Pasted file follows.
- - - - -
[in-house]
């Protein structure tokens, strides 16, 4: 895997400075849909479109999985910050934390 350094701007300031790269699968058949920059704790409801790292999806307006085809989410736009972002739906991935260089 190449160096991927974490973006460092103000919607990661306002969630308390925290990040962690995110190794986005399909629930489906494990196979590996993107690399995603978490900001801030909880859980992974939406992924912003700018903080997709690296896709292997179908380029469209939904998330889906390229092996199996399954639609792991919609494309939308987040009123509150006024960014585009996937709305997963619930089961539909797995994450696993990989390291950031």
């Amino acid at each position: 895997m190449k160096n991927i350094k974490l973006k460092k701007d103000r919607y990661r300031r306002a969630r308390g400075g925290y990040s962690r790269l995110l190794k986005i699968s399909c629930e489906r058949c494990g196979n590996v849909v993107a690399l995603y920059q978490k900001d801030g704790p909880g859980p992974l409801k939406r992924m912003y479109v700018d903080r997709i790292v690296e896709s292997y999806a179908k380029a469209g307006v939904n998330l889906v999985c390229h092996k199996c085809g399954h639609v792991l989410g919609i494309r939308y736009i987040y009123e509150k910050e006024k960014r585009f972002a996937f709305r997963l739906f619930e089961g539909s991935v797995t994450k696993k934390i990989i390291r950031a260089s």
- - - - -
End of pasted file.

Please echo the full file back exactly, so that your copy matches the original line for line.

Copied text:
[in-house]
């Protein structure tokens, strides 16, 4: 895997400075849909479109999985910050934390 350094701007300031790269699968058949920059704790409801790292999806307006085809989410736009972002739906991935260089 190449160096991927974490973006460092103000919607990661306002969630308390925290990040962690995110190794986005399909629930489906494990196979590996993107690399995603978490900001801030909880859980992974939406992924912003700018903080997709690296896709292997179908380029469209939904998330889906390229092996199996399954639609792991919609494309939308987040009123509150006024960014585009996937709305997963619930089961539909797995994450696993990989390291950031």
């Amino acid at each position: 895997m190449k160096n991927i350094k974490l973006k460092k701007d103000r919607y990661r300031r306002a969630r308390g400075g925290y990040s962690r790269l995110l190794k986005i699968s399909c629930e489906r058949c494990g196979n590996v849909v993107a690399l995603y920059q978490k900001d801030g704790p909880g859980p992974l409801k939406r992924m912003y479109v700018d903080r997709i790292v690296e896709s292997y999806a179908k380029a469209g307006v939904n998330l889906v999985c390229h092996k199996c085809g399954h639609v792991l989410g919609i494309r939308y736009i987040y009123e509150k910050e006024k960014r585009f972002a996937f709305r997963l739906f619930e089961g539909s991935v797995t994450k696993k934390i990989i390291r950031a260089s």